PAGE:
The Druid theatre company comes to Oxford from Galway, Ireland, on a tour which will take the company to London and America. They are performing three plays by acclaimed writer Tom Murphy, which have been rarely performed in recent years.
The cycle of plays incorporates Conversations on a Homecoming, A Whistle in the Dark, and Famine. They are not a trilogy, but span three decades of the author's work, making an informal set united by theme, tone, and the daring way they examine the Irish experience from the famine into the new world of the 1970s.
Conversations on a Homecoming takes place in a pub in County Galway in the 1970s. Local boy Michael has returned from New York for a visit, and during a stout-soaked evening he catches up with old friends, reflecting on the past and the decisions they have each made. The hopes and aspirations of Michael clash with the bitter realism of Tom, a struggling, underachieving writer, and the material success of businessman Liam. Murphy's trick here is to take one setting and one set of characters, and enthral the audience. The atmosphere in the bar room veers from good natured and cheerful, to violently aggressive and back again.
Seething with the threat of violence, A Whistle in the Dark takes place in 1960s Coventry, where Irish immigrants are seeking work. Michael Carney is trying to escape his upbringing and better himself. But his father and brothers treat his aspirations with suspicion, and only respect a man who can fight. They are currently fighting an ongoing war with the O'Brien family.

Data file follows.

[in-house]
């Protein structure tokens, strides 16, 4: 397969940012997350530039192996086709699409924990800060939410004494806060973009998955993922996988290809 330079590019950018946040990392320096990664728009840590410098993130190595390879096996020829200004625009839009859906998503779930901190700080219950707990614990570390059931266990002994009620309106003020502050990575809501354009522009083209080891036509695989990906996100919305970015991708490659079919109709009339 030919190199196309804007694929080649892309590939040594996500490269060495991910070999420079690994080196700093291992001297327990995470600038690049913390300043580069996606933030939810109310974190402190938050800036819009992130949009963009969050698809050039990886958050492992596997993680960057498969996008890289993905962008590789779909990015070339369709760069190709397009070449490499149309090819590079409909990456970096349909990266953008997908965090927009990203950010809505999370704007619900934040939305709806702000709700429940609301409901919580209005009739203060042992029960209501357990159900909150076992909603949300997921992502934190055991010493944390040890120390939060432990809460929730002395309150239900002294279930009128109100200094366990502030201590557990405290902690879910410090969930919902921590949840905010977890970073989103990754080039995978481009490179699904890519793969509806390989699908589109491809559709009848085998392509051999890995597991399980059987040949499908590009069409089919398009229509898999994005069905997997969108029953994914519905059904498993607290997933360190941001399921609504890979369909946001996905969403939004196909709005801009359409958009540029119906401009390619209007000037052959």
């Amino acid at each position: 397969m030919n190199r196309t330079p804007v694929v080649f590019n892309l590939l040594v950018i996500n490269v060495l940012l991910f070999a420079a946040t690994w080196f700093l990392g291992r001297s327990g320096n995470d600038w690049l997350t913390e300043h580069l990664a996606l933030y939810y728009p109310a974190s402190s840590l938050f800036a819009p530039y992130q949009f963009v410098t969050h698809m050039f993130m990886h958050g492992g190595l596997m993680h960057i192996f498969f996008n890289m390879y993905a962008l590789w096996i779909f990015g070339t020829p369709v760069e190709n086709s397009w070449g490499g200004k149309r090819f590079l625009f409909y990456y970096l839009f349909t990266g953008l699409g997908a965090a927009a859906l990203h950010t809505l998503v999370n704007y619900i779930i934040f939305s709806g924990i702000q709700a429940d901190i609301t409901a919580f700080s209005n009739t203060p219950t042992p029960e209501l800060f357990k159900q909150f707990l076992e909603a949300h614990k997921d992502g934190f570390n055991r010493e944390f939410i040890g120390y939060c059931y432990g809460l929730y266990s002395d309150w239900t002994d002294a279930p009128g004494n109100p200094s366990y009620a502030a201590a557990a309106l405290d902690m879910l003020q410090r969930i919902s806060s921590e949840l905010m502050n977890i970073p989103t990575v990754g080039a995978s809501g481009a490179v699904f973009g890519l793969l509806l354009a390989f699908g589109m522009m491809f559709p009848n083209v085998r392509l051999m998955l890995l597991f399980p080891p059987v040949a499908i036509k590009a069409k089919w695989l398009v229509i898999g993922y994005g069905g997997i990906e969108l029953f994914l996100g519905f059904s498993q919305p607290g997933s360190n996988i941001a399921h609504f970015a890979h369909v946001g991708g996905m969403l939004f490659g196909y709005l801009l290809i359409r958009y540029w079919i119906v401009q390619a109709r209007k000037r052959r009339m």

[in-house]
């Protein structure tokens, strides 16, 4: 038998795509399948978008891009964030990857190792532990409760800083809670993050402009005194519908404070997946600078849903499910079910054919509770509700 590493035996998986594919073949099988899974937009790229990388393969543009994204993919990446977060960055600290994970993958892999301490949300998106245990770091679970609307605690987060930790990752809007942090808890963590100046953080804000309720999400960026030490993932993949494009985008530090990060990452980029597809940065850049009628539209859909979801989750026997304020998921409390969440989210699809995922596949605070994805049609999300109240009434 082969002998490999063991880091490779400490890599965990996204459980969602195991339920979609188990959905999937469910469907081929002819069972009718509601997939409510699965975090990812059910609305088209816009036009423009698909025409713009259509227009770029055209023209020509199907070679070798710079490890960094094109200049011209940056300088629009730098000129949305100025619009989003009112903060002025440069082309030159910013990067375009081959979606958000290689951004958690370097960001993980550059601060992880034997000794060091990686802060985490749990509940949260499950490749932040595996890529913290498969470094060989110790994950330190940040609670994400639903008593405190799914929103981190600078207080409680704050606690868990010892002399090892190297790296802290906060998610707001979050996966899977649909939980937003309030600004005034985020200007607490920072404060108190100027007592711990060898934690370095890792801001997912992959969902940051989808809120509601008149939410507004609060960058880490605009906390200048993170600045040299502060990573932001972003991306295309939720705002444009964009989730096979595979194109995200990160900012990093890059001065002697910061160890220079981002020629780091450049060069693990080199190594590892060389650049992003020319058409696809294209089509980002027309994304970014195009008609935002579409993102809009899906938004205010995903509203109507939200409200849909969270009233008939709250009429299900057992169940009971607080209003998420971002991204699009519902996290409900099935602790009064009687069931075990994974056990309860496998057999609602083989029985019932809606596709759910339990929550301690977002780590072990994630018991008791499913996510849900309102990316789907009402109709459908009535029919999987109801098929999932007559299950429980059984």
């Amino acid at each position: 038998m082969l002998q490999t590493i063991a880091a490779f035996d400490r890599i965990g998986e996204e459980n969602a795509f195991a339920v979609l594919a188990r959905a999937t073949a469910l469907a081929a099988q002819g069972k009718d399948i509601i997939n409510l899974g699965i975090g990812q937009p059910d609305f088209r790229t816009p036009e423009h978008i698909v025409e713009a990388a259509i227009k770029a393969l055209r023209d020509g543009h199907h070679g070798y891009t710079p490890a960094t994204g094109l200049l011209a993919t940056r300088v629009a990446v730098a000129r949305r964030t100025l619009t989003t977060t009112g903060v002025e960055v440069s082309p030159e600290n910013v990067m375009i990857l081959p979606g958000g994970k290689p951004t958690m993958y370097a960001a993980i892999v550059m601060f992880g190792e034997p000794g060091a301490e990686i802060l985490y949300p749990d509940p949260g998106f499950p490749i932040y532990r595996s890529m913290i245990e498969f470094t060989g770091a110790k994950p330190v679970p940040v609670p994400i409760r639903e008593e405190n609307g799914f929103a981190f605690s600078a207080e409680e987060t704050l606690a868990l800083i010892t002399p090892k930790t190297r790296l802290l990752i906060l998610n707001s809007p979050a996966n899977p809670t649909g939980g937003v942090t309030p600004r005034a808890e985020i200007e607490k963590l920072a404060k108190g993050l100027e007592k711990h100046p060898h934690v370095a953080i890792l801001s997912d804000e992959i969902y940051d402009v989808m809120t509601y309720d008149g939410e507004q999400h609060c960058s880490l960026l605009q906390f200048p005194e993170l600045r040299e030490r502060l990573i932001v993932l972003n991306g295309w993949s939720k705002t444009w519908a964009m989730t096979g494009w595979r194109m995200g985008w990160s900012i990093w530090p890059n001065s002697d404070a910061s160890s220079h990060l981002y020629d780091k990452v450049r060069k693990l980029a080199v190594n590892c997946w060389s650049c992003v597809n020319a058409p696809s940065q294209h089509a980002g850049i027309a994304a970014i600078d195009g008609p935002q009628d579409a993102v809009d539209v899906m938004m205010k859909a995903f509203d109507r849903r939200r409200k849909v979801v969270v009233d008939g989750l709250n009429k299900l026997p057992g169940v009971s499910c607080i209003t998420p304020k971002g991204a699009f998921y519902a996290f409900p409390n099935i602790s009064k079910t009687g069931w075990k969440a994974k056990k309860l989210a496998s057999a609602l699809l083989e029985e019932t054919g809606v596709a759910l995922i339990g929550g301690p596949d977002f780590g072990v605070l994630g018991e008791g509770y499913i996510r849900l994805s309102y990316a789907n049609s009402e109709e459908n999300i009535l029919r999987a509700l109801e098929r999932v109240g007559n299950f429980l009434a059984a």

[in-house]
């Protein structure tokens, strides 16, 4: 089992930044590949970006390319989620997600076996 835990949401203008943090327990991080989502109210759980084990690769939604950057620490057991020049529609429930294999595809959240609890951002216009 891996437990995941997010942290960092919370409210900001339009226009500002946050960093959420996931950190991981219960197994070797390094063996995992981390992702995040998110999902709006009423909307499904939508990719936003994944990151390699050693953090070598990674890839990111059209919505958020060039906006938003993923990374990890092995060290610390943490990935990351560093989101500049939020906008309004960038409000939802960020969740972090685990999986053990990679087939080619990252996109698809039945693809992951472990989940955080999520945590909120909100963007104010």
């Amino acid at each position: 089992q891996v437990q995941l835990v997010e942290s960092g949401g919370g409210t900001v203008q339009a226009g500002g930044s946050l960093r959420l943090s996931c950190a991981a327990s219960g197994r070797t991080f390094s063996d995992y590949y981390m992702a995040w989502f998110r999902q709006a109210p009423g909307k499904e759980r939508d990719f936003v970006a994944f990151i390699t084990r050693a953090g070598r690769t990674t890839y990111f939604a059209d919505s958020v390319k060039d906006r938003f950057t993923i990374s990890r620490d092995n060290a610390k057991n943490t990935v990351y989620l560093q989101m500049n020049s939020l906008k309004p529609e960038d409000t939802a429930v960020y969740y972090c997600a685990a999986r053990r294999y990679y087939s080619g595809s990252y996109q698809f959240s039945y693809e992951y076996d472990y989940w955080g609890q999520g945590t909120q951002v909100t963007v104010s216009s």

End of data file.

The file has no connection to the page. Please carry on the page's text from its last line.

The violence of the play still has the power to shock even a modern audience. Its descent into brutality is inevitable. In it we see common themes from all three plays: the desire to escape one's background, and the ties which always pull us back. Niall Buggy steals the show in this play as the oppressive father, who must face the serious consequences of how he chose to raise his sons.
The third play, Famine, looks at the potato famine of 1846. We know the ending won't be happy, but the journey towards it raises questions of responsibility, and the endurance of human integrity. It is a portrait of a community, and its breakdown. Unlike the previous plays, the set is sparse, bleak, and minimal, its colours and textures evoking the dirt of the fields.
The plays are increasingly ambitious, and paint their stories on different sizes of canvas, with Famine the biggest, and Conversations on a Homecoming the smallest. However, no matter what the setting, Murphy takes on the big themes with devastating effect. In a sense the plays are not comparable, for they take quite different forms. The production quality is high, the acting seamless, and the overall impression wonderful. The plays' content is not for the faint hearted, but this is powerful, twentieth century drama at its best.